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Saturday Citations: An anemic galaxy and a black hole with no influence. Also: A really cute bug

Saturday Citations: An anemic galaxy and a black hole with no influence. Also: A really cute bug
Longitudinal monitoring of mouse placental hemodynamics throughout a healthy pregnancy. Credit: Xiaoyi Zhu et al, Longitudinal intravital imaging of mouse placenta, Science Advances (2024). DOI: 10.1126/sciadv.adk1278

If you missed some of our top stories this week, we have you covered. From an underachieving black hole to a new species of fluffy beetle, you can see it all here.

Galaxy anemic

Researchers using the James Webb Telescope are studying I Zwicky 18, an extremely metal-poor blue compact dwarf galaxy in the constellation Ursa Major. The new images show extreme populations of massive stars and large supershells of dust and ionized gas. Blue compact dwarfs are characterized by powerful bursts of star formation, and I Zwicky 18 is one of the most metal-poor BCDs ever observed, comprising helium and hydrogen almost exclusively.

As a result, the stars it is violently spawning are likely Population III stars, poor in elements heavier than helium, which astronomers believe dominated stellar populations in the early universe. These huge, metal-poor stars eventually forged heavier elements in titanic supernovae, prompting science popularizers and "Babylon 5" characters to give elegiac speeches about how "we are star stuff!"

OK, Neil deGrasse Tyson, I'm made out of space litter, that still doesn't put food on the table. But as a cradle of Pop III stars, I Zwicky 18 provides a chemical window into the formation of the universe.

Bug cute

An Australian researcher found a weird bug. Must be Saturday. But no, it is actually a really cool, fuzz-covered bug, a new genus of fluffy longhorn beetle. Longhorn beetles are among the most diverse animal families on the planet, with 36,000 documented genera. Excastra albopilosa, whose name literally translates to "a white and hairy bug we found in the camp," may have evolved its fuzzy coat in order to appear as though it's infected with an insect-killing fungus as a predator deterrent.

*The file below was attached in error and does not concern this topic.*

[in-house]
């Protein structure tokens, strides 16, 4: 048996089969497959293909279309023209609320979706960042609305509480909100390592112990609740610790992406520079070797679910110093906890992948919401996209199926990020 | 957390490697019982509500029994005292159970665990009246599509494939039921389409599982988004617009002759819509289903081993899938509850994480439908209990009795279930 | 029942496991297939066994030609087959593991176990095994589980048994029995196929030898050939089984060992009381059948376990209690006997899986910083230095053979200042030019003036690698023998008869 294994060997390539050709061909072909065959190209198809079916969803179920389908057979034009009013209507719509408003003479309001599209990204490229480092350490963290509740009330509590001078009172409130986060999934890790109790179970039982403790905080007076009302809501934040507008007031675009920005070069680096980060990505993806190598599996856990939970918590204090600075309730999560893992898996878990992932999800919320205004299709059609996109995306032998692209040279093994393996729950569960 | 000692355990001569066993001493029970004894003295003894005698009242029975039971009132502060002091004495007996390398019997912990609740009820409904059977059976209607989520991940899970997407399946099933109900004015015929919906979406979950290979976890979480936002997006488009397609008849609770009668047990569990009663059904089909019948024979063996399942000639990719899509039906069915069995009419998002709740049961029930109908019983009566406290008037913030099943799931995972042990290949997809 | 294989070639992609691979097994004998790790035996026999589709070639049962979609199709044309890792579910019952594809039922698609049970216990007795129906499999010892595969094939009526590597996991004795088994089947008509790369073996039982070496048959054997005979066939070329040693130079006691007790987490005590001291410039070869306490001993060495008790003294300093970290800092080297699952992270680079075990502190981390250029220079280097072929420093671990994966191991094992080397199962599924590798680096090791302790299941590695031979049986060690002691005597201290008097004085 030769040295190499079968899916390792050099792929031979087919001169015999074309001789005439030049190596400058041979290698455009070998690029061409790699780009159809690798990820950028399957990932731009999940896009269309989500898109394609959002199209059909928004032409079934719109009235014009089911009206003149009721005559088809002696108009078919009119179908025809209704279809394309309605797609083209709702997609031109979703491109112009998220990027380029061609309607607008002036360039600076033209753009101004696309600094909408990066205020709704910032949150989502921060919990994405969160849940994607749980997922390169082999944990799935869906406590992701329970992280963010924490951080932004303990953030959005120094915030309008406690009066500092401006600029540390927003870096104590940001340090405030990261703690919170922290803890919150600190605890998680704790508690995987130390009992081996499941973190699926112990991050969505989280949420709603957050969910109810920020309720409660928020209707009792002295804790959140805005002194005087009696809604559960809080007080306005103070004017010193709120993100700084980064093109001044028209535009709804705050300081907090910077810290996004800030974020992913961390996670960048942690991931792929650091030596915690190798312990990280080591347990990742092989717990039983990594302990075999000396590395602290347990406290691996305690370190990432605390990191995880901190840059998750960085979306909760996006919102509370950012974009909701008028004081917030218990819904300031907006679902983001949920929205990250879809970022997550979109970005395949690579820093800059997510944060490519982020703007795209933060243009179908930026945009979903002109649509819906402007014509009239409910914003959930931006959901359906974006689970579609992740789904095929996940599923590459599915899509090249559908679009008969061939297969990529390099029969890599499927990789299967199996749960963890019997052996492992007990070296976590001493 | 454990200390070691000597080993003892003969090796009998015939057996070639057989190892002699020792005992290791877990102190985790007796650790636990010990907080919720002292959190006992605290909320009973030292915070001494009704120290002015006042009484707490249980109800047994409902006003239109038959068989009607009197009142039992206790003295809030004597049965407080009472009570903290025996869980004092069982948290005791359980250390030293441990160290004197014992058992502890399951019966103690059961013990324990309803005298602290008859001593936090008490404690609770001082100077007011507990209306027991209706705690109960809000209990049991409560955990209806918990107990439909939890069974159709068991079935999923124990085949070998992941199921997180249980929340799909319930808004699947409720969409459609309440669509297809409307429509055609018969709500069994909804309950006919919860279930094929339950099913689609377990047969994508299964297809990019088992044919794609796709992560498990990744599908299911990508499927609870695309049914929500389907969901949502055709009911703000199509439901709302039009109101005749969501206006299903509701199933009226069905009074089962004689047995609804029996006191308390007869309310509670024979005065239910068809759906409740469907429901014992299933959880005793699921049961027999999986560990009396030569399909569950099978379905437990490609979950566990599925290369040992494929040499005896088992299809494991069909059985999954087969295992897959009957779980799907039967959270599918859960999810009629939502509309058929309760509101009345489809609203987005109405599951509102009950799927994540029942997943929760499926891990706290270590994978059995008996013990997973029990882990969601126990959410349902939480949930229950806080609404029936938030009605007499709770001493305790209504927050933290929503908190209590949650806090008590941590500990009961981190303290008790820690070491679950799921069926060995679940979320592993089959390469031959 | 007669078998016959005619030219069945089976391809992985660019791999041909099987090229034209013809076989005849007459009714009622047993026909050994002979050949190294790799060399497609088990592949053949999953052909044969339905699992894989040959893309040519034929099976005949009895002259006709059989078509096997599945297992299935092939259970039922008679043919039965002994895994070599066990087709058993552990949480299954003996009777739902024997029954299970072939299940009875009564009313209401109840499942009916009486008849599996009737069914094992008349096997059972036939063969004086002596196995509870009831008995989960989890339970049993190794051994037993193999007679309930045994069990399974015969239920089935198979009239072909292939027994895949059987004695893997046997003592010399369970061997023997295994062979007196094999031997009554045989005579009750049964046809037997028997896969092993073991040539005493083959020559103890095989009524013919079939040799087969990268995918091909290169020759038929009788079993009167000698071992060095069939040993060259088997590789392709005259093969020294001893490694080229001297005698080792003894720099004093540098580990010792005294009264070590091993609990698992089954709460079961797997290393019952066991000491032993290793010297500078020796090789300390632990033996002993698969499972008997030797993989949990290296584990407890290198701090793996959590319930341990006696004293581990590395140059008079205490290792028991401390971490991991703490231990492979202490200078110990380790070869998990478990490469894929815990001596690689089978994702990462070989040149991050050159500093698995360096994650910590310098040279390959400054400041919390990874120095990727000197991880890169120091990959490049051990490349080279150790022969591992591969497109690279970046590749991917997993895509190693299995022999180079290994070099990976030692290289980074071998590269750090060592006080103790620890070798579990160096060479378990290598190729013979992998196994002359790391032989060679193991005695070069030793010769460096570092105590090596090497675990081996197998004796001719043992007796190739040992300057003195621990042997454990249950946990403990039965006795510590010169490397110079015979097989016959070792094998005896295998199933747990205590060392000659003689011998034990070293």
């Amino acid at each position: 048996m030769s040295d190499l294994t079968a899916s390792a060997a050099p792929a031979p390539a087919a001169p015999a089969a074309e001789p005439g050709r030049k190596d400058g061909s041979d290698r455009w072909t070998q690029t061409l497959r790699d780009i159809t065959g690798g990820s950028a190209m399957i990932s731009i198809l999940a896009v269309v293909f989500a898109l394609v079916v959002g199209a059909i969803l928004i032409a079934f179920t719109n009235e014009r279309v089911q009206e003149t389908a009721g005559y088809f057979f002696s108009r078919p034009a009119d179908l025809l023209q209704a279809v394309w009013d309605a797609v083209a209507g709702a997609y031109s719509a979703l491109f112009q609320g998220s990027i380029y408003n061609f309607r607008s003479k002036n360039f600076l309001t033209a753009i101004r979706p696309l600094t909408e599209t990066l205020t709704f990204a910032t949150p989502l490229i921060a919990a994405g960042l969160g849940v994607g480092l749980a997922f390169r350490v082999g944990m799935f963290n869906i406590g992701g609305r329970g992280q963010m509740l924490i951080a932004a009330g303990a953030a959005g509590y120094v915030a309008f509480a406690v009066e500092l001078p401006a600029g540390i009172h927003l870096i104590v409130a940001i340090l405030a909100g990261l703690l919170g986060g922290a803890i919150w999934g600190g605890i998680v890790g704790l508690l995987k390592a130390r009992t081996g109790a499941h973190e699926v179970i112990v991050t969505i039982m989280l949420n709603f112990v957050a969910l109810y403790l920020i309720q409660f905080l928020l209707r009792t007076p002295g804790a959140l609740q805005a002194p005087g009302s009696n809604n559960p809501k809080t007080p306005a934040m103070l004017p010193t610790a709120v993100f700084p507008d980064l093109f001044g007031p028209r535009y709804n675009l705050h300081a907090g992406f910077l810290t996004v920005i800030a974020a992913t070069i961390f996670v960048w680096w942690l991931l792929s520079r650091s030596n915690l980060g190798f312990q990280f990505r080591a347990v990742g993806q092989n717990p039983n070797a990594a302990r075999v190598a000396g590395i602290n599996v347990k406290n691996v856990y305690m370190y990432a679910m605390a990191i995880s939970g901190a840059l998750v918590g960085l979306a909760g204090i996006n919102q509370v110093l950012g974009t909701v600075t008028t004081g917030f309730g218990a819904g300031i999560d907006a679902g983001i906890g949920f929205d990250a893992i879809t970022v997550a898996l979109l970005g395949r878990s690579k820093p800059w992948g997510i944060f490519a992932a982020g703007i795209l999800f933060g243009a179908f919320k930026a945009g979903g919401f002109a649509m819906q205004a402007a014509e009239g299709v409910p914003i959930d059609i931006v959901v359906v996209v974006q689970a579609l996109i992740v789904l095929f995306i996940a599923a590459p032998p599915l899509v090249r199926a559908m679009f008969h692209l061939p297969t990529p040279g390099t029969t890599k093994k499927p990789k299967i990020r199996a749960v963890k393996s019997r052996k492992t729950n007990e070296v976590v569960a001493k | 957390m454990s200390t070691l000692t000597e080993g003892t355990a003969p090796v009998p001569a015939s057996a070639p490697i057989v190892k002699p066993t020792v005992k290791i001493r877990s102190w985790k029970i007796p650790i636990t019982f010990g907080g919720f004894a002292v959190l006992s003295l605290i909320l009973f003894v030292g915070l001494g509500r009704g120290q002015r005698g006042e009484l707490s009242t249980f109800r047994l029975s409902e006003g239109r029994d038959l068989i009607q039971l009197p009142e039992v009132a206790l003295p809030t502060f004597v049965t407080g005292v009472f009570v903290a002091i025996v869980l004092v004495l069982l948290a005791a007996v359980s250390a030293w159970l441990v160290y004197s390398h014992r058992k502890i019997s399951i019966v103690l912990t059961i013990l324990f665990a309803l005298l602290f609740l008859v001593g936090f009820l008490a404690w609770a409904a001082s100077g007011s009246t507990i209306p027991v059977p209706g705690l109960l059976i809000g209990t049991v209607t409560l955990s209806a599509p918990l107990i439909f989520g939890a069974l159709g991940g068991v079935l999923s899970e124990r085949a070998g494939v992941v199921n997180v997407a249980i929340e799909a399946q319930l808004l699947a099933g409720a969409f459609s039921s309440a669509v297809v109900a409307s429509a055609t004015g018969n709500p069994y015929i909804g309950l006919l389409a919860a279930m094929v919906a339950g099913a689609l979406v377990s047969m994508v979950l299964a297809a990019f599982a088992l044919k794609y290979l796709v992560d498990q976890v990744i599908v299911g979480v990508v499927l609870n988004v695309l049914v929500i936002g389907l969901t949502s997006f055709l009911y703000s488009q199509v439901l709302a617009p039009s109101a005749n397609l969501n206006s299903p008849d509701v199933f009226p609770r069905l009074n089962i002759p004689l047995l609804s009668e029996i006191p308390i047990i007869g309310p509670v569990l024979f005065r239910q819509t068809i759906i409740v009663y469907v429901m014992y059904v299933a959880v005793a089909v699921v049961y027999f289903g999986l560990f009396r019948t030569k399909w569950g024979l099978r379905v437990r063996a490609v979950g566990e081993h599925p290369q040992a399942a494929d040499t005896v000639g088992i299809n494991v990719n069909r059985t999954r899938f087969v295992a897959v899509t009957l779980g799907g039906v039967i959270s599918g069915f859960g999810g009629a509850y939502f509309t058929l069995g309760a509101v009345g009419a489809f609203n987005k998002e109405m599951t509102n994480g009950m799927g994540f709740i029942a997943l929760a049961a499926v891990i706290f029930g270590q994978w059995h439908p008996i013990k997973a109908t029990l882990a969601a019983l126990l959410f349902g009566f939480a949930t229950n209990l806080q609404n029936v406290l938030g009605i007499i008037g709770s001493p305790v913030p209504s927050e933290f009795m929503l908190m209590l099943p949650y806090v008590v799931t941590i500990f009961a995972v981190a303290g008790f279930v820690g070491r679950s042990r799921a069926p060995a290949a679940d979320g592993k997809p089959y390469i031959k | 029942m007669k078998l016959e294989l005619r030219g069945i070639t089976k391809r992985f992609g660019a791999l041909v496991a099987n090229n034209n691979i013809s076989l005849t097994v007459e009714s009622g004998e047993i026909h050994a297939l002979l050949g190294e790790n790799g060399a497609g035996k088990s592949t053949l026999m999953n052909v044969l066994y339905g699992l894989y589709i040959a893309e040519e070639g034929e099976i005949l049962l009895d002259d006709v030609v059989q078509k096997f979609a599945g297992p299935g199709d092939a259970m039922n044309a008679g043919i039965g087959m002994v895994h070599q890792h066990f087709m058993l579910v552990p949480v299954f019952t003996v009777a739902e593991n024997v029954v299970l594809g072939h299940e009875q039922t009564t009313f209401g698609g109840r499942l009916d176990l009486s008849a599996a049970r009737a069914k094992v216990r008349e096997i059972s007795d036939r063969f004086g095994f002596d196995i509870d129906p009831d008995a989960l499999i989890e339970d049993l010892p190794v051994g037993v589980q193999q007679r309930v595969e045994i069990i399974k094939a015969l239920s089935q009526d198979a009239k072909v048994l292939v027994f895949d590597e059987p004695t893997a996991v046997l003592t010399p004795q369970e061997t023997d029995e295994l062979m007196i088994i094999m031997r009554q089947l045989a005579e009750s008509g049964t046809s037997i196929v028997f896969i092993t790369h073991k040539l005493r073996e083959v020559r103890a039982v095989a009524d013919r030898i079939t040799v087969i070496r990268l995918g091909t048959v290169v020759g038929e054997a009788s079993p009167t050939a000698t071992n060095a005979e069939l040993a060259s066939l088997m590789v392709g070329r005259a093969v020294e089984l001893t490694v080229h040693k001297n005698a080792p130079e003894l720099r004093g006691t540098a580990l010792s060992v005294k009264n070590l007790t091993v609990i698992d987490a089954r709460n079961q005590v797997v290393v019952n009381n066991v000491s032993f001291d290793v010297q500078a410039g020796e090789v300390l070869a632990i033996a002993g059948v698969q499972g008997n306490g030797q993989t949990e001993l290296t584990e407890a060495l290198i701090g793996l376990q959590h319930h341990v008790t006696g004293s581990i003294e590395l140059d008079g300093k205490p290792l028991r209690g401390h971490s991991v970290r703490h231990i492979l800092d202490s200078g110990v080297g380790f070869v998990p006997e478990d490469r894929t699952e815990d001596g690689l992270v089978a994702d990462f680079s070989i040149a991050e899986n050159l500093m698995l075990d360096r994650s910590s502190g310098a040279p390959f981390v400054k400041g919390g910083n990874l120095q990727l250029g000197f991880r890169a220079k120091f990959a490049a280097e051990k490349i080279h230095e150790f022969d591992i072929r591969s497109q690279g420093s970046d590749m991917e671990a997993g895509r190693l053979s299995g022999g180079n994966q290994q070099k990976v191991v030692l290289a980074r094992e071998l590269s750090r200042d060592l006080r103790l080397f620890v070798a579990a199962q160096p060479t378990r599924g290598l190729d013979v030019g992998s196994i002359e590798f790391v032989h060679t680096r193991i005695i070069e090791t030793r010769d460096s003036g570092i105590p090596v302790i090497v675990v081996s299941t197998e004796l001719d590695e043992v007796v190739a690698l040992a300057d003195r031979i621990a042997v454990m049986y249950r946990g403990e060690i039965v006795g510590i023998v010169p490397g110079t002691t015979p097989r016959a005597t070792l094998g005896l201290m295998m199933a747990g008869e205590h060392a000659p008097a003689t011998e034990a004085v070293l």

The researchers discovered it near Lamington National Park, which biologists have raked over for the last century, so it's surprising that it hasn't been previously documented. The article includes a good photo of Excastra albopilosa, but check out the study in the Australian Journal of Taxonomy for a whole glamor portfolio.

Singularity ineffectual

Astronomers studying Chandra X-ray Observatory data report that quasar H1821+643, located 3.4 billion light-years from Earth, is super-lame and nobody pays attention to it. If it were a YouTube host, its videos would have three views and one of them would be its mom. Respectable quasars are with immense appetites, shredding surrounding material and emitting intense radiation and light-speed jets of particles.

The astronomers determined that, unlike other black holes, H1821+643 has a high density of gas near its ; most black holes generate so much heat that nearby gas explodes in bursts before it can become so dense. In other words, it has little influence on its surroundings, in contrast with similar objects.

In what can only be described as a scathing burn, study co-author Lucy Clews of the Open University in the UK says, "The giant black hole is generating a lot less heat than most of the others in the centers of galaxy clusters." Don't quit your day job, H1821+643.

Placenta photogenic

Researchers at Duke University developed a technique to capture high-definition images of mouse placental development by expanding traditional photoacoustic microscopy with new hardware and machine-learning methods, along with a literal window implanted in the mouse. In two experiments, they captured images of the placenta and data on placental blood supplies.

In the first, they produced images of a healthy placenta, tracking blood vessel size and density, and from day seven to day 19 of pregnancy. In the second, they studied acute responses of the placenta to alcohol consumption and cardiac arrest.

Among their findings, the researchers report that early development of the healthy placenta occurs in a low-oxygen state, similar to the state that induces tumors to grow; oxygenated blood increases as the placenta generates its dense mesh of blood vessels in response to the lack of oxygen.

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Citation: Saturday Citations: An anemic galaxy and a black hole with no influence. Also: A really cute bug (2024, March 23) retrieved 22 May 2024 from https://phys.org/news/2024-03-saturday-citations-anemic-galaxy-black.html
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Astronomers explore stellar populations of an extremely metal-poor dwarf galaxy

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